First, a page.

73 – ‘Social media changes the rules of engagement’ , The Age, 4 April 2015

Posted by Colin Weatherby                                                                         730 words

multi channel

This article contains a healthy warning for local government about the need to design services with the customer in mind, and to look ‘outwards-in’. There have been a number of previous posts on services (see here, here, here and here). Disgruntled customers of councils are just as likely to use social media to vent their anger and concerns.

“Customers want influence over the contents of what they’re buying; they customise the muesli they order online; stream entertainment that is tailored to their interests, and pitch ideas to software companies as they develop new products.”

In this environment, councils that just continue to offer the same old services, or who alter services in ways that make them less responsive to customers, or more responsive but less reliable, are likely to frustrate people using those services. If it is a service that people must use and they have no choice of provider, it is even more important to think about their expectations and try to meet them. The potential to customise services to exactly meet customer value expectations, versus standardisation of services to increase productivity will be an ongoing challenge.

“Customers want to choose between the style of service they receive. Companies are expected to offer human to human interaction, self service and instant messaging.”

The way services are provided is also becoming more important. Optimising the customer service counter or call centre is no longer enough. The movement to ‘digital channels’ in the UK is also required. Modern one and two-way communication channels are expected.

“There has been a lot written in the past 20 years about the need to ‘Wow’ and delight the customer, but that has been overdone,” said customer experience strategist and co-author of new book Your Customer Rules! David Jaffe. “Companies are going back to the basics. Customers are happy if a product or service works well. They don’t expect to be ‘wowed’ when they’re paying their bills.”

This, I think, will be a big challenge for councils in getting their service levels and customer service standards right. At the moment, councils exercise limited control over service delivery. There is considerable discretion in the hands of the person delivering the service. Whilst this increases the potential for responsiveness to the customer, it can also result in inconsistent and unreliable service delivery over time. Many council staff think that ‘wowing’ the customer is good customer service. Staff are rewarded for ‘going the extra mile’ This ultimately creates problems if customers are being ‘delighted’, in Kano’s terms, because it raises the expected value curve and increases costs without a guarantee that taxes will be able to increase to cover it.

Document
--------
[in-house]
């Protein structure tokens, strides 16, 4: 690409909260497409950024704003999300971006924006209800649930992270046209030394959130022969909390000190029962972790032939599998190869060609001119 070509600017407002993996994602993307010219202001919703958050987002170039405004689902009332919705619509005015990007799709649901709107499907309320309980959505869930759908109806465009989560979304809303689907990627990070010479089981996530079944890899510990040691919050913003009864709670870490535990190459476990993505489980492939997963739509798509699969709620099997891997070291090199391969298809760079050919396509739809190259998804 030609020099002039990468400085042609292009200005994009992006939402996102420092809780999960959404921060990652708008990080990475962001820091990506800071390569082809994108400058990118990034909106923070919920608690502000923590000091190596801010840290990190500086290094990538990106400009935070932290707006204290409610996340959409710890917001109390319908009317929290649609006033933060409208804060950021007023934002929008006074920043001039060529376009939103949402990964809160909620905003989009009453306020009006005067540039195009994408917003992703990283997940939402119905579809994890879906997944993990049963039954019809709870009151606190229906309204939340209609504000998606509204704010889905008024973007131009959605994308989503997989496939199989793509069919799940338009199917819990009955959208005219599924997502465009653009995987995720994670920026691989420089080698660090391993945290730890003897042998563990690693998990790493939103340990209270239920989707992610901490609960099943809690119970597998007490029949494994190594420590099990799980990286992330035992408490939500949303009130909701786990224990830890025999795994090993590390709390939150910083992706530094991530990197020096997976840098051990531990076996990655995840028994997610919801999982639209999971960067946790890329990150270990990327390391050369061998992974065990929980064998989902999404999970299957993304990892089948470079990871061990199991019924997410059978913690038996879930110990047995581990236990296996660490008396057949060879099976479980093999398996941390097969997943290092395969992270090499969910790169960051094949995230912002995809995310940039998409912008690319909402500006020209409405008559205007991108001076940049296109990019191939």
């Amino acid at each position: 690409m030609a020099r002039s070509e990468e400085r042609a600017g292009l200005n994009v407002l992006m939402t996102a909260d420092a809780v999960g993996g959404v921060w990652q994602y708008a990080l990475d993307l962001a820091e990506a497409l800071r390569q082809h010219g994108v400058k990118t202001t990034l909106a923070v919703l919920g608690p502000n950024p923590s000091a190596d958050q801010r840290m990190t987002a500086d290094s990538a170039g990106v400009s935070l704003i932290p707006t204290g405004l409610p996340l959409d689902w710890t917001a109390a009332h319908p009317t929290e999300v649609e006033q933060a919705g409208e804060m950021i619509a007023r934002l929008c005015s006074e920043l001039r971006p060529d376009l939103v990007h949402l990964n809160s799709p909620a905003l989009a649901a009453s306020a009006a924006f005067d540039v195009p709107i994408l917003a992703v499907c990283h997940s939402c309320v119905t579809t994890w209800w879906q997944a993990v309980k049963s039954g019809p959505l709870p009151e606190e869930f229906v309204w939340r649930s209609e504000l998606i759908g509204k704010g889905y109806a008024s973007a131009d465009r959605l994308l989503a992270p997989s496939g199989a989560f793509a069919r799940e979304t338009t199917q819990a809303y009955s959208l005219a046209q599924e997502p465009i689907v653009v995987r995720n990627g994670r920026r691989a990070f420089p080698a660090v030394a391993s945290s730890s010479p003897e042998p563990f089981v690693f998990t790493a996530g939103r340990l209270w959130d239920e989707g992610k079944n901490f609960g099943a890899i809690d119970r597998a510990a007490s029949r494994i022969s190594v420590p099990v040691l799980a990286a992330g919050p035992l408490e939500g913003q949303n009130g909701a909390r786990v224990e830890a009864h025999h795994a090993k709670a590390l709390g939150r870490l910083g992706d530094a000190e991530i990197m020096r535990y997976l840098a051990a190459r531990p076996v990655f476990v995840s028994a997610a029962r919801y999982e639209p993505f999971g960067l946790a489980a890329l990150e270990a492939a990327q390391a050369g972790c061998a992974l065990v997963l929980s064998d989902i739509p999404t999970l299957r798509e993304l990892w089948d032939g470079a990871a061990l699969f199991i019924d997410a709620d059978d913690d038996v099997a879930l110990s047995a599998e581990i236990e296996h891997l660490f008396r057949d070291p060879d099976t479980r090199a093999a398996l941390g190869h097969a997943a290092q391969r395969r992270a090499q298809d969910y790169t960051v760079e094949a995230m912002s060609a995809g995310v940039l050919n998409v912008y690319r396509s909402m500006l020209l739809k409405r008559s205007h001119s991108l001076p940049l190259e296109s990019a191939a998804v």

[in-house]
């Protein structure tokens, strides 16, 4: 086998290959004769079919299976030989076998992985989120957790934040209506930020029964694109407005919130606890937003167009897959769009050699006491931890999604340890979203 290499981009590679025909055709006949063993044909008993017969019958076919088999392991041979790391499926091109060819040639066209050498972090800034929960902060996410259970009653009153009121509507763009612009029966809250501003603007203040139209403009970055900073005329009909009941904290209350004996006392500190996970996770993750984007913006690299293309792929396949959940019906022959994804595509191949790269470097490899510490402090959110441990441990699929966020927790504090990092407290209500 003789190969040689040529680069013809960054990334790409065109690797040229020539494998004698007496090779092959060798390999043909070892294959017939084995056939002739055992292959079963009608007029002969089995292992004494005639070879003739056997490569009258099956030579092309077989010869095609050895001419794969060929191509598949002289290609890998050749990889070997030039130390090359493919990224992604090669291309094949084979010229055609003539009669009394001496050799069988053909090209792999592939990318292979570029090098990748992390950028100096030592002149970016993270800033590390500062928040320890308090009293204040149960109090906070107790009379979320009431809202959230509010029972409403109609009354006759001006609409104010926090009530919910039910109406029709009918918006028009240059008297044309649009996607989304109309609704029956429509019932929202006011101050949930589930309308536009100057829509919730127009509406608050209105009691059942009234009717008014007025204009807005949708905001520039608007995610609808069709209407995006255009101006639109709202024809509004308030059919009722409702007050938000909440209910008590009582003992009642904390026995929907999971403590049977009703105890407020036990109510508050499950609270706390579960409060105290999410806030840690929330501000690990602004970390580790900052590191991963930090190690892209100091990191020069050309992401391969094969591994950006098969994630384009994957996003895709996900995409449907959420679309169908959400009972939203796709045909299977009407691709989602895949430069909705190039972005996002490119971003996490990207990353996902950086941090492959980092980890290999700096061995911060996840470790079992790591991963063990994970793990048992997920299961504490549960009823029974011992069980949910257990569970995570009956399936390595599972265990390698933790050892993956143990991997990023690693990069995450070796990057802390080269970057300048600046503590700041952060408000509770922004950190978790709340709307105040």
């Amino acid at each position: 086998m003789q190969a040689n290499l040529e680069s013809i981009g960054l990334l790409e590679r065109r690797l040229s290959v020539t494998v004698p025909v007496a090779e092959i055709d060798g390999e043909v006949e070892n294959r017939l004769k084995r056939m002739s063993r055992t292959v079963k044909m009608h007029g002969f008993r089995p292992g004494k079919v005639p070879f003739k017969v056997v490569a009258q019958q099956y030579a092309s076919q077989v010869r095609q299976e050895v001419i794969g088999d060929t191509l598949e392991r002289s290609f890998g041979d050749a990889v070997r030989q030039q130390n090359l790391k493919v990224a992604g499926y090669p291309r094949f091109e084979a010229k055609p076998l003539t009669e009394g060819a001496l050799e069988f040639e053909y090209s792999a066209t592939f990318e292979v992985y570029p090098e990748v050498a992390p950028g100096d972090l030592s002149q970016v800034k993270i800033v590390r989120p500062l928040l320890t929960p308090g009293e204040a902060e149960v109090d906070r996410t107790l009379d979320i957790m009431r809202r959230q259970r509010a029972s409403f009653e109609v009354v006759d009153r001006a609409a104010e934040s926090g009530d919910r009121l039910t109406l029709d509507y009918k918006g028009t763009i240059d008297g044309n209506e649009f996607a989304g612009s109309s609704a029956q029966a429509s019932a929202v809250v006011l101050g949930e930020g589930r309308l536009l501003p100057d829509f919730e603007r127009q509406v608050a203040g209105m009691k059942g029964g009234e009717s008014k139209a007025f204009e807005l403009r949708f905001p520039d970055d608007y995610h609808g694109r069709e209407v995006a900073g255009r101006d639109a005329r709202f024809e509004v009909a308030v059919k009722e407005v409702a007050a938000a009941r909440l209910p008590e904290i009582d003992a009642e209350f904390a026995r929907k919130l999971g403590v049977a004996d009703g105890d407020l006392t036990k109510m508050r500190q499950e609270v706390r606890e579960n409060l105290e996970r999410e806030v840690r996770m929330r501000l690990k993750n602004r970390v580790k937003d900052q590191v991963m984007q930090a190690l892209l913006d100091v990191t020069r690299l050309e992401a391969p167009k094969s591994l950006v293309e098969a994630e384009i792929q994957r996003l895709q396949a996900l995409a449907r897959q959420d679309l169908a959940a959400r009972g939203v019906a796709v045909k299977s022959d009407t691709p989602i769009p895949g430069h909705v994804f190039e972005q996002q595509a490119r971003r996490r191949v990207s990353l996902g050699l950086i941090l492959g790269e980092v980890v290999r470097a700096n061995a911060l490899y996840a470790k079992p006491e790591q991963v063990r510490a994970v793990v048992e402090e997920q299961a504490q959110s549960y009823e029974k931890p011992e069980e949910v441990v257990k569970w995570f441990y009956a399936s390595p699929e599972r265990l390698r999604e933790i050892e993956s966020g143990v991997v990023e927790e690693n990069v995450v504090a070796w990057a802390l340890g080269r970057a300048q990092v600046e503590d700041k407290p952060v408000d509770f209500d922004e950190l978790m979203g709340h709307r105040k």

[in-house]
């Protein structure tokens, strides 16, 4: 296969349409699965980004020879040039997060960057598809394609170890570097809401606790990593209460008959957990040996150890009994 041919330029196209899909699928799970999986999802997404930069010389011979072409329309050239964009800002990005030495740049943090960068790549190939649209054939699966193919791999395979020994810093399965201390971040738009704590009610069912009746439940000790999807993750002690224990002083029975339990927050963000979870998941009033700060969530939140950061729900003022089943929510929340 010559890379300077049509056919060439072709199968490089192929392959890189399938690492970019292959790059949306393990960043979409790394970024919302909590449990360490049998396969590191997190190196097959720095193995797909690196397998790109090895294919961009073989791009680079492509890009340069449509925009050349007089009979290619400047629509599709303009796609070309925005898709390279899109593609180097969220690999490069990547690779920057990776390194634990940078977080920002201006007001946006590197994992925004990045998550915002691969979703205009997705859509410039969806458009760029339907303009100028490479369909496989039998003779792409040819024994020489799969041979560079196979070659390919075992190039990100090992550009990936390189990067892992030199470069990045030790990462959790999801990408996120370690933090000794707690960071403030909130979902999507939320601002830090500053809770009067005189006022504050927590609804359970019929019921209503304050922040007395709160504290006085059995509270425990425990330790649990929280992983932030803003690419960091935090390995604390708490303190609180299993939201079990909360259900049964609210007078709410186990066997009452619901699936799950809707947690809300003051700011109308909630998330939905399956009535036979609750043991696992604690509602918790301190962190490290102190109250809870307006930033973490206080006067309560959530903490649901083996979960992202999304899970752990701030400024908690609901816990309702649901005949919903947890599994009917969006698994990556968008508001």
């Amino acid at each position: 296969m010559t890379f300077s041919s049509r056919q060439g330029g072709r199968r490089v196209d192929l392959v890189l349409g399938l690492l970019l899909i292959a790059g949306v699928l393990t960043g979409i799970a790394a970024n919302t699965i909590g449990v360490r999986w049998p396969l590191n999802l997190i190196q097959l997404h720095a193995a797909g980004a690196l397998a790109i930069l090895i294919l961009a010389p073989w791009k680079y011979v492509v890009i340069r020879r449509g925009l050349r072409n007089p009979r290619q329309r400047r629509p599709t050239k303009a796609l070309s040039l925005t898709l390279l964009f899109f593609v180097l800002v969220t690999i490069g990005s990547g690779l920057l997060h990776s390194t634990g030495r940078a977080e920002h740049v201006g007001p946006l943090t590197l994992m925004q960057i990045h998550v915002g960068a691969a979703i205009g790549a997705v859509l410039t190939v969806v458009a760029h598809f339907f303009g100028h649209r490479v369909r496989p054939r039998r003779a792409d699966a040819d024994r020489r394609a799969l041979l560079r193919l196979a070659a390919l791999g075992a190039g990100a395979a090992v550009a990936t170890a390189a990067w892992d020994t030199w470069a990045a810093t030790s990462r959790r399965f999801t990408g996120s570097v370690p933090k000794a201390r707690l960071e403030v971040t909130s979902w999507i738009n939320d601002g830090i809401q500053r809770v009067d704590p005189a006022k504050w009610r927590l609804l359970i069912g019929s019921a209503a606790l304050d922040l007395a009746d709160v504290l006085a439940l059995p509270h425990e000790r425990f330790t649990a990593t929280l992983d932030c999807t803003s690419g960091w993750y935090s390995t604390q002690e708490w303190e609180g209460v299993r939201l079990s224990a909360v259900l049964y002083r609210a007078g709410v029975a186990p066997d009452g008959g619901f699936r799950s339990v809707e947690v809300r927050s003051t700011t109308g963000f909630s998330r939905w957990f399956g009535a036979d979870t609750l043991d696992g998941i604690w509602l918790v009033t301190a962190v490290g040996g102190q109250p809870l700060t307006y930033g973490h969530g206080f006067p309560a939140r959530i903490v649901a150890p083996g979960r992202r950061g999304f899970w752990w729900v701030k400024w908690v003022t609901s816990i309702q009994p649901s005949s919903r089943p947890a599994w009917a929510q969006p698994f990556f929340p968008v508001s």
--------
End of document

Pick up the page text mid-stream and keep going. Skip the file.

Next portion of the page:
“Rather than invest too heavily in social media, an all-of-organisation restructure putting customer needs at the core of a business enabled companies to improve customer loyalty, said lecturer in marketing at the University of Technology’s Business School, Dr Eugene Chan”.

“It’s not just the people who see or meet customers, not just the tellers or cashiers who are responsible for the customers, but every aspect of the company – human resources, the IT department, managers and marketers – need to come together to respond to customer concerns with a more efficient service.”

This is particularly good advice for councils, who typically seek to optimise front office contact with customers rather than work on basic service design and delivery. I have worked at councils that quadrupled customer service staff to ‘improve customer service’ and this generated huge amounts of work in the field keeping customers informed instead of delivering the service.

Councils regularly confuse customer service with service delivery. Instead of dealing with a customer request and closing it after inspection and scheduling, the customer is given a commitment that they will be advised when work is about to start or when it will be finished, etc. This adds a workload to field staff. It also burdens their work planning systems, most of which are driven by capacity constraints and resource limitations, not customer commitments. As a result they often complete work or re-schedule it or batch it into other programs without advising the customer. Fail.

Do you think that customers really want to know exactly when the pothole is being fixed or the tree is being pruned or the rubbish is being collected once they have given you their information? I don’t think so. Not unless they don’t trust you to deliver in your promised timeframes.